This Uptown girl has recently developed a compulsive affection for Williamsburg, Brooklyn. I seem to venture here as though I’m a resident. True story.
Let’s start with the Flea Market, an urban oasis situated south of East River State Park between North 6th and 7th. The hip bazaar offers vintage, handmade and antique goods, ranging from art, clothing, jewelry, postcards, soaps, and even rustic picture frames (and this is far from random).
Don’t even bother wearing a watch. Fact: you will spend an ample amount of time here, during which you can feast on artisan foods along the east perimeter. Deluxe delicatessen Mile End—yes. Crafty confections from Kumquat Cupcakery —yes. The dangerous-and-necessary Milk Truck Grilled Cheese —why, yes. All you have to do is forget the meaning of calories and unforgivingly dive in.
Or, if you’re a health nut, don’t live a little and just steer yourself to the sliced mango and watermelon stand.
Arrive via the East River Ferry on 34th street, a welcoming alternative to playing a forced game of standing Twister on the L train.
Williamsburg reason deux. I’ve fallen for the grilled kale Caesar salad at Isa. I immediately know what you’re thinking: you’re the health nut who doesn’t live a little. This is not true.
The creation is one of the best salads I’ve ever eaten in New York. It competes with Print’s heirloom tomato offering married with opal basil, feta and champagne vinaigrette; also in the running, Café Mogador’s plated Greek garden, which is delicately dressed with the right amount of tahini and Israeli spices.
Back to Isa, the kale is charred, producing a smoky flavor that’s complemented with a simple Caesar dressing, emphasis on the lemon and salt (I’m convinced it’s pinched with an extra something special). Really, it’s that simple — and easy to devour without regret.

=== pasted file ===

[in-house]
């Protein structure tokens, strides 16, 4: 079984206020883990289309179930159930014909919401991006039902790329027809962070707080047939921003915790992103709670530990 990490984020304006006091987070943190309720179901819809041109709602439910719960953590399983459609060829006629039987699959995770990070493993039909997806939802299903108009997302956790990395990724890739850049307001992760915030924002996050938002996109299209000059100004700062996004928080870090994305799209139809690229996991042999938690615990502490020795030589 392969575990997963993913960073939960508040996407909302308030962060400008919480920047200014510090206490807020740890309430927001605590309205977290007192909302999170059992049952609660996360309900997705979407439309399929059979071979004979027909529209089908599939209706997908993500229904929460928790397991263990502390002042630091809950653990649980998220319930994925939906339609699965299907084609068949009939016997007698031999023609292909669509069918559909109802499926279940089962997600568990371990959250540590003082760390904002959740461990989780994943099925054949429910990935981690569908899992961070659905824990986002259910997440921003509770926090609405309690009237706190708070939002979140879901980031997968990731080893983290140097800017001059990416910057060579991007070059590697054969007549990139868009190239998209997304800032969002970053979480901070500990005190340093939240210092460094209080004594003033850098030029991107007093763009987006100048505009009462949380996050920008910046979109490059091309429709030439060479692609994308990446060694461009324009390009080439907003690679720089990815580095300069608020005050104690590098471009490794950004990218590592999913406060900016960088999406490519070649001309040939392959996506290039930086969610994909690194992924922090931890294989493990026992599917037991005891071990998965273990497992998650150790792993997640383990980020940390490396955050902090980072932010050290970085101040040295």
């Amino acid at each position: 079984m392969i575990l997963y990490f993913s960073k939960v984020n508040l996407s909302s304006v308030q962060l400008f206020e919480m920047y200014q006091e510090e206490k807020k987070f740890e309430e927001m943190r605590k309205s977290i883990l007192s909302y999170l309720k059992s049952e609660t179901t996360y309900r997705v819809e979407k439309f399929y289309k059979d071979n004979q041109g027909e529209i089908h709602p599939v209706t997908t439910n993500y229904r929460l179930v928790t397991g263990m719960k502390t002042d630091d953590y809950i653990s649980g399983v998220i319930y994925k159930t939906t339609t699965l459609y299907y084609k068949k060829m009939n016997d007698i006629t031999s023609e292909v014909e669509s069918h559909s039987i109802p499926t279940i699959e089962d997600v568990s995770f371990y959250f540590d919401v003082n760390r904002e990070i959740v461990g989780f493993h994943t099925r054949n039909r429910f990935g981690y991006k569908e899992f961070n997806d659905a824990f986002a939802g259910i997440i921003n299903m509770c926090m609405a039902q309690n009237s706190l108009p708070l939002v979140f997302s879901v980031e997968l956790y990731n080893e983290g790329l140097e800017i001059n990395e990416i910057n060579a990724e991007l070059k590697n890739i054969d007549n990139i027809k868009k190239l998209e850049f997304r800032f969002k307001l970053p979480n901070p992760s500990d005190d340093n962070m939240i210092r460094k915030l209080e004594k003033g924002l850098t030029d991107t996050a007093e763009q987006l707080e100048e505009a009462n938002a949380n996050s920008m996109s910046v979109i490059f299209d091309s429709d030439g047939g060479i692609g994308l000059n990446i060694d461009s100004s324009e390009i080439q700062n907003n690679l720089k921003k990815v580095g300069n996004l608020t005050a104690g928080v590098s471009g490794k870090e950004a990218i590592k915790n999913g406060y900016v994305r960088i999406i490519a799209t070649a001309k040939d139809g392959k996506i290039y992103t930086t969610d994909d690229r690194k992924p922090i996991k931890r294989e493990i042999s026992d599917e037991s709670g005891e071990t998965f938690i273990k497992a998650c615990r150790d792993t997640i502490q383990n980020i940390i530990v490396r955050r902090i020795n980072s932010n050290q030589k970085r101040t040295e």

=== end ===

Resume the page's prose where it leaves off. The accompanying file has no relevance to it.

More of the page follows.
Alright, thanks for reading this far. The big reason I love Williamsburg is for all the amazing coffee houses on offer, Sweetleaf in particular.
Draw yourself to the corner of Kent Avenue and North 6th street, where “Sweetleaf Espresso Bar” stares in white paint stamped along the bottom of the entrance.
Inside, the décor immediately consumes your senses. From the flooring, oversized chairs, small round two-tops and wood trim — everything is espresso-colored. It’s not overwhelming though, more like mesmerizing and comfortable.
Behind the barista bar large white bags of Ritual coffee are shelved out of reach. Not to worry. Purchase the beans, along with Stumptown coffees, upfront alongside vegan and gluten-free goods made in-house. If you like cinnamon and nutmeg, go for the carrot cookie.
My drink of choice: Iced Rocket Fuel, a concoction of cold brew fused with chicory, an herb especially popular in New Orleans-style coffee. The bev also includes maple syrup.
Initially, I was skeptical, but that lasted for a spell, broken as soon as the sweet and creamy combo flowed down my throat like a river of caffeine and unprocessed sugar.
The order immediately warrants a punch card because you’ll definitely be thirsty for more.